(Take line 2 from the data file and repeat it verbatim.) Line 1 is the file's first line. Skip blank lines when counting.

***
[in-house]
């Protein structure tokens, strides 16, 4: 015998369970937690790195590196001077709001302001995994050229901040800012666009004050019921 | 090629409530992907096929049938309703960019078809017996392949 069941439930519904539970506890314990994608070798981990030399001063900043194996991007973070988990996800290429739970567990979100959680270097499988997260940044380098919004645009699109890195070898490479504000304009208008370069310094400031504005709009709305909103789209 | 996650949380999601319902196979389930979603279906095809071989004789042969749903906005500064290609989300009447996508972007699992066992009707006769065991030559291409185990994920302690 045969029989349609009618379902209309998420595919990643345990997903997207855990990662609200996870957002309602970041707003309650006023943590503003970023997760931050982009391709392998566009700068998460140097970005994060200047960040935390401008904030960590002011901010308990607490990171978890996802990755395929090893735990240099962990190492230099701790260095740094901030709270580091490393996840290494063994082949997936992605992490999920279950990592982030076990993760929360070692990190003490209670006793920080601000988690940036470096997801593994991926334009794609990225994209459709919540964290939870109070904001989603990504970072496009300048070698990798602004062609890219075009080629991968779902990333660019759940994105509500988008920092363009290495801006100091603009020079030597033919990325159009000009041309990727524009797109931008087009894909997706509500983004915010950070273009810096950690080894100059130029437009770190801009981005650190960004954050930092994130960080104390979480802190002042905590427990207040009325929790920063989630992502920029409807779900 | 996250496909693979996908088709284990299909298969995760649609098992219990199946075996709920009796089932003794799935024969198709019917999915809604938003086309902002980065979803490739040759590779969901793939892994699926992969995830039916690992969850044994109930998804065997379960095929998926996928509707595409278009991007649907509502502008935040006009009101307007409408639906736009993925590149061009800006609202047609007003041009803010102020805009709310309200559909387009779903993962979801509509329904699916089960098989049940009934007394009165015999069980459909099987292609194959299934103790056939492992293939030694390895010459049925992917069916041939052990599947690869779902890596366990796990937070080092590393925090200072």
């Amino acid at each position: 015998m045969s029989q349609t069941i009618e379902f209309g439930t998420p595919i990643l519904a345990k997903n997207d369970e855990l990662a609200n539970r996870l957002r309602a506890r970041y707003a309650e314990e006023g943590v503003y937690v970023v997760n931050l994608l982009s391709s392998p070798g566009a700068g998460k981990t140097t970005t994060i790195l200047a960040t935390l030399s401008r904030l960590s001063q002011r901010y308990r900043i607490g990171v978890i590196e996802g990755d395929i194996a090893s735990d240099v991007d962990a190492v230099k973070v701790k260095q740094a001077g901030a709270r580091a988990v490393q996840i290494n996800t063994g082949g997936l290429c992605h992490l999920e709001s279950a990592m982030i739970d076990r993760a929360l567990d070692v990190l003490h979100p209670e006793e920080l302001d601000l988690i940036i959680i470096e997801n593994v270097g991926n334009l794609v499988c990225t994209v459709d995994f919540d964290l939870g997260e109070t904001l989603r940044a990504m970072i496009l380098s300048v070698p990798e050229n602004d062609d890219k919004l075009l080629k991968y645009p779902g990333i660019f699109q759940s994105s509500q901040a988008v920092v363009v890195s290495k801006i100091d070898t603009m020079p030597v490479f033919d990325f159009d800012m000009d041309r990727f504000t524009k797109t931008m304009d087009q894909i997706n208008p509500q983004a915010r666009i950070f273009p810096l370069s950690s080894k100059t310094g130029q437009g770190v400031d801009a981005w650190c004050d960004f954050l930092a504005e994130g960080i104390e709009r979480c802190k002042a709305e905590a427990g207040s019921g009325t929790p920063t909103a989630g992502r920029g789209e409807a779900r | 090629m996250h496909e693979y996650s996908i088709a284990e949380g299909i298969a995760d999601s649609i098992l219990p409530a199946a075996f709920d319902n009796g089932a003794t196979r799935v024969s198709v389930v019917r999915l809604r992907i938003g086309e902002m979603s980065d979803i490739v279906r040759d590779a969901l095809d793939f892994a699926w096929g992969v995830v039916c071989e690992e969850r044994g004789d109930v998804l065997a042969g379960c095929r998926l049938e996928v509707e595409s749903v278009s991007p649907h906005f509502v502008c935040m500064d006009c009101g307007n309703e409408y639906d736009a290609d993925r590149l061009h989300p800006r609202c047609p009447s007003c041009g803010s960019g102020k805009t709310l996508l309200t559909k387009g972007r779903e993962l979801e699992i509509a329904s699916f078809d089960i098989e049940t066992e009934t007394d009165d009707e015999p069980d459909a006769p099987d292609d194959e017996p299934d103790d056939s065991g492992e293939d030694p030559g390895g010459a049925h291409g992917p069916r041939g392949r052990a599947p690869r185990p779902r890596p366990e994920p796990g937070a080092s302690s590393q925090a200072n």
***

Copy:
């Protein structure tokens, strides 16, 4: 015998369970937690790195590196001077709001302001995994050229901040800012666009004050019921 | 090629409530992907096929049938309703960019078809017996392949 069941439930519904539970506890314990994608070798981990030399001063900043194996991007973070988990996800290429739970567990979100959680270097499988997260940044380098919004645009699109890195070898490479504000304009208008370069310094400031504005709009709305909103789209 | 996650949380999601319902196979389930979603279906095809071989004789042969749903906005500064290609989300009447996508972007699992066992009707006769065991030559291409185990994920302690 045969029989349609009618379902209309998420595919990643345990997903997207855990990662609200996870957002309602970041707003309650006023943590503003970023997760931050982009391709392998566009700068998460140097970005994060200047960040935390401008904030960590002011901010308990607490990171978890996802990755395929090893735990240099962990190492230099701790260095740094901030709270580091490393996840290494063994082949997936992605992490999920279950990592982030076990993760929360070692990190003490209670006793920080601000988690940036470096997801593994991926334009794609990225994209459709919540964290939870109070904001989603990504970072496009300048070698990798602004062609890219075009080629991968779902990333660019759940994105509500988008920092363009290495801006100091603009020079030597033919990325159009000009041309990727524009797109931008087009894909997706509500983004915010950070273009810096950690080894100059130029437009770190801009981005650190960004954050930092994130960080104390979480802190002042905590427990207040009325929790920063989630992502920029409807779900 | 996250496909693979996908088709284990299909298969995760649609098992219990199946075996709920009796089932003794799935024969198709019917999915809604938003086309902002980065979803490739040759590779969901793939892994699926992969995830039916690992969850044994109930998804065997379960095929998926996928509707595409278009991007649907509502502008935040006009009101307007409408639906736009993925590149061009800006609202047609007003041009803010102020805009709310309200559909387009779903993962979801509509329904699916089960098989049940009934007394009165015999069980459909099987292609194959299934103790056939492992293939030694390895010459049925992917069916041939052990599947690869779902890596366990796990937070080092590393925090200072």